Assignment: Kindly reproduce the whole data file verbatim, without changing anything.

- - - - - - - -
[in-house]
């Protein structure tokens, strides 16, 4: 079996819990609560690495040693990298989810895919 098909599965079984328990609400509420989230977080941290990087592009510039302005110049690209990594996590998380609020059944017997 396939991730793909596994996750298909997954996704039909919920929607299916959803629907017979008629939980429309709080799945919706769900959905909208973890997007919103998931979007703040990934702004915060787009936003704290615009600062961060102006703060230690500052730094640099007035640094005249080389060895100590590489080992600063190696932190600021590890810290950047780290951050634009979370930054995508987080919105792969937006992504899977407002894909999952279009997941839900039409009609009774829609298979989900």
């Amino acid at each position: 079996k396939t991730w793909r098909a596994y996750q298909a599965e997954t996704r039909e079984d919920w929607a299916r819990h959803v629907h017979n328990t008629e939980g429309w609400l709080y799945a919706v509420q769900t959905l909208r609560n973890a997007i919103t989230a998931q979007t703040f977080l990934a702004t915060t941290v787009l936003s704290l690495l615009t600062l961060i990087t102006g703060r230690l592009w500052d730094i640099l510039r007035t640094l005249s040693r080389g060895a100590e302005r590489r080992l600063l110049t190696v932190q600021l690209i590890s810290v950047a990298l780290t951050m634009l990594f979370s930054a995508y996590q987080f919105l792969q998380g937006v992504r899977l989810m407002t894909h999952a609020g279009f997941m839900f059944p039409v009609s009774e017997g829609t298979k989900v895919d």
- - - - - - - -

[in-house]
């Protein structure tokens, strides 16, 4: 079996819990609560690495040693990298989810895919 098909599965079984328990609400509420989230977080941290990087592009510039302005110049690209990594996590998380609020059944017997 396939991730793909596994996750298909997954996704039909919920929607299916959803629907017979008629939980429309709080799945919706769900959905909208973890997007919103998931979007703040990934702004915060787009936003704290615009600062961060102006703060230690500052730094640099007035640094005249080389060895100590590489080992600063190696932190600021590890810290950047780290951050634009979370930054995508987080919105792969937006992504899977407002894909999952279009997941839900039409009609009774829609298979989900």
């Amino acid at each position: 079996k396939t991730w793909r098909a596994y996750q298909a599965e997954t996704r039909e079984d919920w929607a299916r819990h959803v629907h017979n328990t008629e939980g429309w609400l709080y799945a919706v509420q769900t959905l909208r609560n973890a997007i919103t989230a998931q979007t703040f977080l990934a702004t915060t941290v787009l936003s704290l690495l615009t600062l961060i990087t102006g703060r230690l592009w500052d730094i640099l510039r007035t640094l005249s040693r080389g060895a100590e302005r590489r080992l600063l110049t190696v932190q600021l690209i590890s810290v950047a990298l780290t951050m634009l990594f979370s930054a995508y996590q987080f919105l792969q998380g937006v992504r899977l989810m407002t894909h999952a609020g279009f997941m839900f059944p039409v009609s009774e017997g829609t298979k989900v895919d």